Dopamine, Nucleus Accumbens, Seizure Disorders discussed on Forum

KQED Radio
| KQED Radio

Automatic TRANSCRIPT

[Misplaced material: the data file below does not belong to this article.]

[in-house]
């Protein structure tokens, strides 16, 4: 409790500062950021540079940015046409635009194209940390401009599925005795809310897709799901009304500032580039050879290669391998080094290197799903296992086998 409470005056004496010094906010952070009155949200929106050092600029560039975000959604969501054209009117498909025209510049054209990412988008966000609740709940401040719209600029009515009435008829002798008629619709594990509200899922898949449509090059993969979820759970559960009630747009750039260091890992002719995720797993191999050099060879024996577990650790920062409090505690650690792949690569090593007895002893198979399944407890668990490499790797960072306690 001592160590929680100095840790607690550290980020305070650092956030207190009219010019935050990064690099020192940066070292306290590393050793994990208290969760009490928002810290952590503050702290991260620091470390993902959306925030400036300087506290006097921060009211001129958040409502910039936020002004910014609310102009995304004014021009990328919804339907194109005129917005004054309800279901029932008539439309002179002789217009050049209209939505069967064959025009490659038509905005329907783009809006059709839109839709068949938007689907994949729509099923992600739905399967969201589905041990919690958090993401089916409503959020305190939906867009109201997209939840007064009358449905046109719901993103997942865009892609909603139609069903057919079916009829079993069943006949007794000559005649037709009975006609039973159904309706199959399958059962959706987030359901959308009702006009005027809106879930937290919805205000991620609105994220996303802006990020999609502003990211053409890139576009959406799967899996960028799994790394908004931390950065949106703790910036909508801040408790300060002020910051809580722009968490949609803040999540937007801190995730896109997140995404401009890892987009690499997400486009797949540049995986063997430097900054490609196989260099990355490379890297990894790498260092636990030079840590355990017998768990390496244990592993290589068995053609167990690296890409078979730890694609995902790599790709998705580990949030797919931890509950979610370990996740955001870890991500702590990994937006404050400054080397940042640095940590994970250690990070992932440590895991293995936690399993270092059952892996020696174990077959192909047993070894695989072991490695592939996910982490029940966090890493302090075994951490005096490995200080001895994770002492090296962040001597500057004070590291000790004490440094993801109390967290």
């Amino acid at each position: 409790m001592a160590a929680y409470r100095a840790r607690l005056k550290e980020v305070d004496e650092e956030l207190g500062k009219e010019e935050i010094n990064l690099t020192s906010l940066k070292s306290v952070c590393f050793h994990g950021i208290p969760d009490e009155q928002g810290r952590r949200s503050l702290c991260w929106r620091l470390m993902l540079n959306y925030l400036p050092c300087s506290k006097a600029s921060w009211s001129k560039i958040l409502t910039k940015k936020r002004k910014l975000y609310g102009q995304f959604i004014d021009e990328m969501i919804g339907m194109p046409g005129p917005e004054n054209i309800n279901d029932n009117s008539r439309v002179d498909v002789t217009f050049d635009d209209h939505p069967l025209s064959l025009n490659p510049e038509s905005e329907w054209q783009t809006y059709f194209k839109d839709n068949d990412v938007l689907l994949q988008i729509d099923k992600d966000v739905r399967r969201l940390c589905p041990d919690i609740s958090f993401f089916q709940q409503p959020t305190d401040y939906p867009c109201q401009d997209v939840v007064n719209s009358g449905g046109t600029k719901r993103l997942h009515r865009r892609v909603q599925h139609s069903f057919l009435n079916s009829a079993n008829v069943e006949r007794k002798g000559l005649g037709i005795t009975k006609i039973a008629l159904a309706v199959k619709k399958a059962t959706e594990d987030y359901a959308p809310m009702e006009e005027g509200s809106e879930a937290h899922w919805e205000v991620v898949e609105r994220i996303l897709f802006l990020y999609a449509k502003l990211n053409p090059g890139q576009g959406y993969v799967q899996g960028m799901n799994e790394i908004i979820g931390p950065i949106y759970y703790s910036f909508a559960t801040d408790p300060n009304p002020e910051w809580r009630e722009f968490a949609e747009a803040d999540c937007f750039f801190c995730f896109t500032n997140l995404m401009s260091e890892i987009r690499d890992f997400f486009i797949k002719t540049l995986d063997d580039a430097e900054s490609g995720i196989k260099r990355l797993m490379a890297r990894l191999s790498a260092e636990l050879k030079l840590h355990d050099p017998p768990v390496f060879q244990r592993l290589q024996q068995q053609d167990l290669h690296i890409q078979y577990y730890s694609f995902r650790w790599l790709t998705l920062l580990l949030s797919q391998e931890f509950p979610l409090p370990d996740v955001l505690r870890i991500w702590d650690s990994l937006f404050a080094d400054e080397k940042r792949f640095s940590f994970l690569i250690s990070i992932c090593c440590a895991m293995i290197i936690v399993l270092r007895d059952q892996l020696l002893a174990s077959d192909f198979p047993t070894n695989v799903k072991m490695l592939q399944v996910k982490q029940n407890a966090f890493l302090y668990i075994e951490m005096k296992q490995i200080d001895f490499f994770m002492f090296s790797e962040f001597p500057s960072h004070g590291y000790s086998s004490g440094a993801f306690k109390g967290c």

The thesis of the book makes sense so let's talk about the differences between dopamine serotonin right off the bat dopamine is the reward neuro transmitters also the learning transmitter it's the transmitter that tells you bring hey i like this i want more and its active in this area the brain called the reward center or the nucleus accumbens now dopamine is an excite a tory neuro transmitter it excites the next neuron so when dopamine is released across the synapse which is the cleft between two neurons it binds to receptors and it activates it fight makes that mix noor on fire the neurons like to fire that's why they have receptors but there's like to be tickled not bludgeoned they like to be stimulated and then the stimulation stop chronic overstimulation of any neurons leads to neurons cell death we know that because of the kids who have chronic seizure disorders and up basically frying their brains i took care of these kids pretty routinely at at you csf so the second neuron has a defence mechanism it has a plan b it has a way of protecting itself it down regulates the number of receptors in this case dopffer dopamine so what does this mean in human terms means you get hit you gotta a rush receptors go down next time you need a bigger hit to get the same rush than a big hit bigger hit bigger hit until finally huge hit to get nothing that's called tolerance and then when the nahran start to die that's called addiction so excess dopamine leads to addiction serotonin on the other hand this other neurotransmitter is the nor transmitter.

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